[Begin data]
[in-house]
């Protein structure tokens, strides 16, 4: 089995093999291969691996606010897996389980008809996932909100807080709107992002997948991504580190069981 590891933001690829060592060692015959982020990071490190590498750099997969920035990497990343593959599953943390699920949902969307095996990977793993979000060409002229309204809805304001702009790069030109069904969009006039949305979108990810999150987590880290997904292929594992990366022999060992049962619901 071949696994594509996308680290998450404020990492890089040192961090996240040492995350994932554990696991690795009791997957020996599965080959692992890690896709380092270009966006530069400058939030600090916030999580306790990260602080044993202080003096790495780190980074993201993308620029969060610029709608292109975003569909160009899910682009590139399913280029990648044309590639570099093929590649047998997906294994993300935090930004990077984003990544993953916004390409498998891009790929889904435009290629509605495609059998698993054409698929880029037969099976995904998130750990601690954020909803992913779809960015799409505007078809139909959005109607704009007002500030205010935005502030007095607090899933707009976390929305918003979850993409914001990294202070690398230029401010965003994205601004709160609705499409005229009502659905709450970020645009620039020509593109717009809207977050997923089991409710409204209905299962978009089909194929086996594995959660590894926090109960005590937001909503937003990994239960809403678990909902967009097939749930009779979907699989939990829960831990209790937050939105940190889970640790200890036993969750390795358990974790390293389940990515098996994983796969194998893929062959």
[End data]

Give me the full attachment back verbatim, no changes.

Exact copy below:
[in-house]
């Protein structure tokens, strides 16, 4: 089995093999291969691996606010897996389980008809996932909100807080709107992002997948991504580190069981 590891933001690829060592060692015959982020990071490190590498750099997969920035990497990343593959599953943390699920949902969307095996990977793993979000060409002229309204809805304001702009790069030109069904969009006039949305979108990810999150987590880290997904292929594992990366022999060992049962619901 071949696994594509996308680290998450404020990492890089040192961090996240040492995350994932554990696991690795009791997957020996599965080959692992890690896709380092270009966006530069400058939030600090916030999580306790990260602080044993202080003096790495780190980074993201993308620029969060610029709608292109975003569909160009899910682009590139399913280029990648044309590639570099093929590649047998997906294994993300935090930004990077984003990544993953916004390409498998891009790929889904435009290629509605495609059998698993054409698929880029037969099976995904998130750990601690954020909803992913779809960015799409505007078809139909959005109607704009007002500030205010935005502030007095607090899933707009976390929305918003979850993409914001990294202070690398230029401010965003994205601004709160609705499409005229009502659905709450970020645009620039020509593109717009809207977050997923089991409710409204209905299962978009089909194929086996594995959660590894926090109960005590937001909503937003990994239960809403678990909902967009097939749930009779979907699989939990829960831990209790937050939105940190889970640790200890036993969750390795358990974790390293389940990515098996994983796969194998893929062959």